Britons only generate 1.42% of the world’s carbon emissions. No-one else is doing much to reduce their emissions. We are doing a lot and should not do more until everyone else joins in. This is the facile, Treasury inspired, argument being deployed by the cognoscenti of the political and media establishment who think all this climate catastrophe stuff is wildly exaggerated.

This would be a daft argument even if it were true. Its implication is that Britain will be okay if no-one else does any more to reduce their carbon emissions. As the recent IPCC reports make clear, a changing climate will be pretty awful for everyone and Britain, as a nation wholly reliant on the success of other economies for its success, will be no exception.

We certainly do need other nations to do more, but saying that we are not going to do anymore ourselves until they do is hardly persuasive. It amounts to surrendering  sovereignty over our climate to others. We will simply have to accept whatever climate they are prepared to serve up. If this argument were to carry weight our climate will be determined by the political equivalent of a circular firing squad.

As it happens, this singularly complacent argument is not even true. Out of the 217 countries for which we have data, 34 reduced their emissions between 1992 and 2010. Of those 34, 29 reduced their emissions by more than the 8% that the UK managed, including Denmark, Germany and Romania.

Of course 8% of UK carbon is rather more important for the climate than 25% of Danish carbon, but it is not a good basis for the argument that we are doing more than others. According to a recent report by Globe, the organisation of legislators tackling climate change, 66 nations have now joined the UK in putting climate related legislation on to their statute books.

The reality is that a combination of events and analysis has driven governments everywhere to start taking climate change seriously. They are still a long way from doing enough. But they are not doing the nothing so frequently claimed.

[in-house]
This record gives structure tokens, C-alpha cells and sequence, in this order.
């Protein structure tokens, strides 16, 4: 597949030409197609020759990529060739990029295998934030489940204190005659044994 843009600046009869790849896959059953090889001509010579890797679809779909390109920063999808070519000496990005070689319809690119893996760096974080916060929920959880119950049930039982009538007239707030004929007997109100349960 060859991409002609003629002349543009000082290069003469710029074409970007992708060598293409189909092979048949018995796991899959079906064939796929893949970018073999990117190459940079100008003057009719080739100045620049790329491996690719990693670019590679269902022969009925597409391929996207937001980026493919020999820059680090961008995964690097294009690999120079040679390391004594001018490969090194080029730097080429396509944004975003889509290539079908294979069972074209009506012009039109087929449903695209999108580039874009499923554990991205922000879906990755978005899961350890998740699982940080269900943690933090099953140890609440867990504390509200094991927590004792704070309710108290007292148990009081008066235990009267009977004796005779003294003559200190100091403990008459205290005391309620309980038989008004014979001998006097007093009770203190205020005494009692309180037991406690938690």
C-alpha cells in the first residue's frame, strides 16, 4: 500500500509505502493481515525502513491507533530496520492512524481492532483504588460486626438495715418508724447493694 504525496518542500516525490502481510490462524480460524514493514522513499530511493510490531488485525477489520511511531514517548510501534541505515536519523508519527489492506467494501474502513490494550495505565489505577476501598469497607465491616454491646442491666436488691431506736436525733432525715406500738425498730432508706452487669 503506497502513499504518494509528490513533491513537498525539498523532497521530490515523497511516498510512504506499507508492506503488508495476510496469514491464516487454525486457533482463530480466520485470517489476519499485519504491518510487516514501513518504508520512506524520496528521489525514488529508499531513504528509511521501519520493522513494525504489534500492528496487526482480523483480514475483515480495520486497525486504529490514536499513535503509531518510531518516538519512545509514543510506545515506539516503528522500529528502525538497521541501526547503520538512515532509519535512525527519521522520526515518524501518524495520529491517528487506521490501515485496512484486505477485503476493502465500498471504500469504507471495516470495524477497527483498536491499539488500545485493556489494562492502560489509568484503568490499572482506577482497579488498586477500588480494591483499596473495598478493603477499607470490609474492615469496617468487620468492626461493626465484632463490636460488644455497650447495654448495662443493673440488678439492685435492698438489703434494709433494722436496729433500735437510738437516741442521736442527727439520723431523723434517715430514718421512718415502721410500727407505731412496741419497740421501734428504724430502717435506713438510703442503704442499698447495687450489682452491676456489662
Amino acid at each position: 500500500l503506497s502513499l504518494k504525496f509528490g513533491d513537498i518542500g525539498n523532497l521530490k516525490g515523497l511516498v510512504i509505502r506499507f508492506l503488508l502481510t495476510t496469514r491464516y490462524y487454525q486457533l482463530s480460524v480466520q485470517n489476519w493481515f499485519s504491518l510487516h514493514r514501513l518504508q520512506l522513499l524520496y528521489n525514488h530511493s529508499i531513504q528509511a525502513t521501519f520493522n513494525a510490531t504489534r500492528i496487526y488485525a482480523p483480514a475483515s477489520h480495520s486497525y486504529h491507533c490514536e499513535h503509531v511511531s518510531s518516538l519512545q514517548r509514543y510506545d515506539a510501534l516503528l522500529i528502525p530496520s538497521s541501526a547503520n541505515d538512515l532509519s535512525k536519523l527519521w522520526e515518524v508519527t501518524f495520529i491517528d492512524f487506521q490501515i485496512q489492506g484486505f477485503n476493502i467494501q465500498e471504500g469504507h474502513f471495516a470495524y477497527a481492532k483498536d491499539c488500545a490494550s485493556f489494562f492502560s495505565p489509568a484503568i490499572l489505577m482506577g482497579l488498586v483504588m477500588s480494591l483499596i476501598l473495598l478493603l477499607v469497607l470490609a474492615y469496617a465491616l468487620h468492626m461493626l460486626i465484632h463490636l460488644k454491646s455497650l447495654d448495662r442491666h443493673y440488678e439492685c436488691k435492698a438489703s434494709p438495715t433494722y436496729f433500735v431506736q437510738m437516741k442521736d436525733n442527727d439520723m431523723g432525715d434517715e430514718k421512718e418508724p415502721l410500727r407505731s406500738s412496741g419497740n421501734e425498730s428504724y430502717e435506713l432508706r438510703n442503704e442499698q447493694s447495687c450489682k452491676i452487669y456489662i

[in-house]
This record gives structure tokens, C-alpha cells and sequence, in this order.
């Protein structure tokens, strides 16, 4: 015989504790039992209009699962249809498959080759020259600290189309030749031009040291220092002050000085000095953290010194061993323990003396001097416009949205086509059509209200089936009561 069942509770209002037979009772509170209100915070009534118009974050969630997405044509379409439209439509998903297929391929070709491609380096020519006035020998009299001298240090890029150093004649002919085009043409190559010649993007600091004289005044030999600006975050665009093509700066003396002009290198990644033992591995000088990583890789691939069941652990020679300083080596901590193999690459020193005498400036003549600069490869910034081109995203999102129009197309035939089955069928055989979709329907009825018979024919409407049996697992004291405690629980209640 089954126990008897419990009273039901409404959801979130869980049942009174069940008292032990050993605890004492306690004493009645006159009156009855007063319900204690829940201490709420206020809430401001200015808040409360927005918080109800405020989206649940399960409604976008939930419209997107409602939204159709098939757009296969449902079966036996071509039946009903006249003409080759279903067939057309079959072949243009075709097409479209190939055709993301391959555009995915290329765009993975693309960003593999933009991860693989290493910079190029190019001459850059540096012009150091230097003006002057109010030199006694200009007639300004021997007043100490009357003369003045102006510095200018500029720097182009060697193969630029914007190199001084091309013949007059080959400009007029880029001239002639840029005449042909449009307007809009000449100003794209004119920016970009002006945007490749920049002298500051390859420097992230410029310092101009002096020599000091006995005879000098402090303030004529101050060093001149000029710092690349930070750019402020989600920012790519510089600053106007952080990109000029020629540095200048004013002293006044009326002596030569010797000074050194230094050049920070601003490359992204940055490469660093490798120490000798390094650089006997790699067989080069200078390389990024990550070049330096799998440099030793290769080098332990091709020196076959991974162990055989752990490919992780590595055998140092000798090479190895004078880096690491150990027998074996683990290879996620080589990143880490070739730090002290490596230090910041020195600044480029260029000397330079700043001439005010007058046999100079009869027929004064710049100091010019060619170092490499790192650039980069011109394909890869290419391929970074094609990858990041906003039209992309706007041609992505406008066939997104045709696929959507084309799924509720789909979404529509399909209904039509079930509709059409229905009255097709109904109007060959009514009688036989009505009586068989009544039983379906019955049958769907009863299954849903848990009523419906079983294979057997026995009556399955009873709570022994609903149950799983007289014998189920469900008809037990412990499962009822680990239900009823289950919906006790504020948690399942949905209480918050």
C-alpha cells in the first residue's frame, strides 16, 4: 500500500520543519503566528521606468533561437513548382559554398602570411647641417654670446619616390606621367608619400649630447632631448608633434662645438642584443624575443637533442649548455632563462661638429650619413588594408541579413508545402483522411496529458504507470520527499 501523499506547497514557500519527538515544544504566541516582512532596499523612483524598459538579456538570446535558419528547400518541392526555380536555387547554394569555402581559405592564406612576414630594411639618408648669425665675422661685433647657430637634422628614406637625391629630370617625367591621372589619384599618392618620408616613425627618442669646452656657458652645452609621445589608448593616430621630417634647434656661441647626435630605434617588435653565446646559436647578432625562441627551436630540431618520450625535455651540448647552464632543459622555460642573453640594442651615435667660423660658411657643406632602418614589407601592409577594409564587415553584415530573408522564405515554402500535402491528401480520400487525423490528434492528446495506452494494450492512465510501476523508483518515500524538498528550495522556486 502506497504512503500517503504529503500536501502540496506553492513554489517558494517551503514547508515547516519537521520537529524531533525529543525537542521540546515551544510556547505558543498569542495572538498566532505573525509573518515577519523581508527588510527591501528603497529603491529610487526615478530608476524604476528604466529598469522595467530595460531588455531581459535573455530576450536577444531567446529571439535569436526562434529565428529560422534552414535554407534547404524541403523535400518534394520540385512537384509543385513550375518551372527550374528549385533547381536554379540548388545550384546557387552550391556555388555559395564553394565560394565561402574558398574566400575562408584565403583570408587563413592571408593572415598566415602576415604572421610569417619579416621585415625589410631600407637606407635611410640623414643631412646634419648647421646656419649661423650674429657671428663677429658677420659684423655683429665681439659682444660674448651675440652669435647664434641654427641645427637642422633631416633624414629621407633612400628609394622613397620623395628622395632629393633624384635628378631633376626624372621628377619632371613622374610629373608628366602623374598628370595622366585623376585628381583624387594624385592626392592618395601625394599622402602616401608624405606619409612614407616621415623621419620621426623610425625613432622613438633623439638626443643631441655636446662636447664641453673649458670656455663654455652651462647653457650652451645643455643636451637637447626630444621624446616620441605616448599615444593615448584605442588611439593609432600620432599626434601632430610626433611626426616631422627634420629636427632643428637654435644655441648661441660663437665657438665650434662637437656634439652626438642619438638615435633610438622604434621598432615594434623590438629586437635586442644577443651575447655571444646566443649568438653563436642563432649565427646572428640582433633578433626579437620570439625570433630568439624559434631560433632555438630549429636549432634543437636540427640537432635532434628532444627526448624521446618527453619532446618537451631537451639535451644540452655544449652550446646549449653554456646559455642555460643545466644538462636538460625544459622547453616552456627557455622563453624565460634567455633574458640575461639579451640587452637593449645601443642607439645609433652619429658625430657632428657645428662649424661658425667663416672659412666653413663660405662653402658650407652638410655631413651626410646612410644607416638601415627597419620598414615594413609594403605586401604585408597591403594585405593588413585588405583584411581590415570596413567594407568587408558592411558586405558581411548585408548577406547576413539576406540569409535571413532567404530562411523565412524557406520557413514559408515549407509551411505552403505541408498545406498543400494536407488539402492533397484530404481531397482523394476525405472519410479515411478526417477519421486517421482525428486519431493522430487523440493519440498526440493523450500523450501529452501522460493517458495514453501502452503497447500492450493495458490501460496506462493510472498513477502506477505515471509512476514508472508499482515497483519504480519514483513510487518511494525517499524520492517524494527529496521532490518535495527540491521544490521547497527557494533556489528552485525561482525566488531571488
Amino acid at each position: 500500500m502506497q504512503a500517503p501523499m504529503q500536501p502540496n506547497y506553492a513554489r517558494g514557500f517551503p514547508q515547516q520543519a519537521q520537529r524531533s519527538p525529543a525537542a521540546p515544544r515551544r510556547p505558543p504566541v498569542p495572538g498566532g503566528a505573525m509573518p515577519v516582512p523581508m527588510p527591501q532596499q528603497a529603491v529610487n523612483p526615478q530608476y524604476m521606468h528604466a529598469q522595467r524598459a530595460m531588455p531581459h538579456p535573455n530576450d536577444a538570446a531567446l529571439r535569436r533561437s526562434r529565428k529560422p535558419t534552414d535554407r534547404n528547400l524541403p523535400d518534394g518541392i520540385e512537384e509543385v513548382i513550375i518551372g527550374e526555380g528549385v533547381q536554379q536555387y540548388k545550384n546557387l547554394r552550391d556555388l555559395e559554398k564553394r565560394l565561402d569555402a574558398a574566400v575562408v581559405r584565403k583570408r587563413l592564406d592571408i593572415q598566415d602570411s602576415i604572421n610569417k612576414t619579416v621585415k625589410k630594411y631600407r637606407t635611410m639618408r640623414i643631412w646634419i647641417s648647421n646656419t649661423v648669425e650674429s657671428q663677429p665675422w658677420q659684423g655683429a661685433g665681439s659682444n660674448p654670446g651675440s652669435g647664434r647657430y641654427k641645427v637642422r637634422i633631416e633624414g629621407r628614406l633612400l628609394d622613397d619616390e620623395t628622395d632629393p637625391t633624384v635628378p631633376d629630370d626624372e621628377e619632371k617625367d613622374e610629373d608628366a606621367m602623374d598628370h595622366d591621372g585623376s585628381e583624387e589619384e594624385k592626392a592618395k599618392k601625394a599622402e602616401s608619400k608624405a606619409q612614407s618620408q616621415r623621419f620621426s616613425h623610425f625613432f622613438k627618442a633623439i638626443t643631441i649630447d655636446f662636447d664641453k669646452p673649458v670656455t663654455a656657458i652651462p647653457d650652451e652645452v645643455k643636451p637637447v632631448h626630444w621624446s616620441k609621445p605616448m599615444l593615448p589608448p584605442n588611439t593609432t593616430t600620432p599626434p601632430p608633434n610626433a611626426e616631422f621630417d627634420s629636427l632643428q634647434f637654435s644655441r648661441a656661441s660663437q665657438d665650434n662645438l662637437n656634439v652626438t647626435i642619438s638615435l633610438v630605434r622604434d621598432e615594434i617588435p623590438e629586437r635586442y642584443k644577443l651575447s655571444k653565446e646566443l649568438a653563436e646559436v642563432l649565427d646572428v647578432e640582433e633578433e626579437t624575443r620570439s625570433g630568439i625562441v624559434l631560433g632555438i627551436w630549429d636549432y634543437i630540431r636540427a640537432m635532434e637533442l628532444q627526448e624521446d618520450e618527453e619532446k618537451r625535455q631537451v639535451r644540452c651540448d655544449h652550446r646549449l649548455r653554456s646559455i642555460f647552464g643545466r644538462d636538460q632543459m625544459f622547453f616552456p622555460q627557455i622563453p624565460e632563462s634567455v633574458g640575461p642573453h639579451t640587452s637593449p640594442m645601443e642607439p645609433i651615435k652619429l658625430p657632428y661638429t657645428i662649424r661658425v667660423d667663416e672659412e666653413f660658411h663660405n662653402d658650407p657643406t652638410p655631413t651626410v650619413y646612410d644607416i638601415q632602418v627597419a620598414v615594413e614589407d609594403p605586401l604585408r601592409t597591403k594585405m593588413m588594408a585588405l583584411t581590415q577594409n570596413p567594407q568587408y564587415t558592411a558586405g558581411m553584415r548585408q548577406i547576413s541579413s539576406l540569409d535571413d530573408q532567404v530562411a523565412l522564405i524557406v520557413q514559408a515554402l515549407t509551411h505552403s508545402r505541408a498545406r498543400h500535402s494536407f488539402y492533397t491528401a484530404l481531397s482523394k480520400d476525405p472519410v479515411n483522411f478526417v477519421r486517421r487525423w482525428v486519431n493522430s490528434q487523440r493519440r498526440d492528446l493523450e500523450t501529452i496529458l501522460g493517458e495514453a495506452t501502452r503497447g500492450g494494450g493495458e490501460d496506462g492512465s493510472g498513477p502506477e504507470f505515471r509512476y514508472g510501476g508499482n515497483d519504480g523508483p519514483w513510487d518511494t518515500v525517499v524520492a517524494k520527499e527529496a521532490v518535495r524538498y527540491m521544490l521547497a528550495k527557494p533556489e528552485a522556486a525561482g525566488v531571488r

There is a variation on this argument which focuses on everyone’s favourite climate enemy – China. In this version it is simply not worth us doing anything since whatever effort we make will be overwhelmed by the continued expansion of coal use in China. This is the ‘Yellow peril with climate horns’ argument – a familiar beast from our past.

Here again, there is far less to this argument than meets the ear. China does indeed use a lot of coal and it is using more each year. But driven mostly by the concern of the emerging Chinese middle class about the quality of the air they breathe, China is already setting aggressive targets to reduce its coal use. A third of China’s provinces have targets that would reduce coal use by 655 million tonnes – about 1.3 billion tonnes of carbon dioxide – by the end of the decade. The rise in coal use has fallen from 9.4% in 2011 to 2.6% in 2013. It’s not great but no-one could say they are not trying.

The reality is that the transition to a carbon neutral economy called for by the IPCC is already underway. It is certainly a slow start but the momentum is gathering, not the least because of the huge fall in the cost of renewables. As with any transition, vast new opportunities are arising for those smart enough to take them. If David Cameron wants Britain to be in the global; race to take these opportunities he should tell the nay-sayers in his Cabinet that they are not only harming the climate, they are also damaging our economy.


Tom Burke

London, 15th April 2014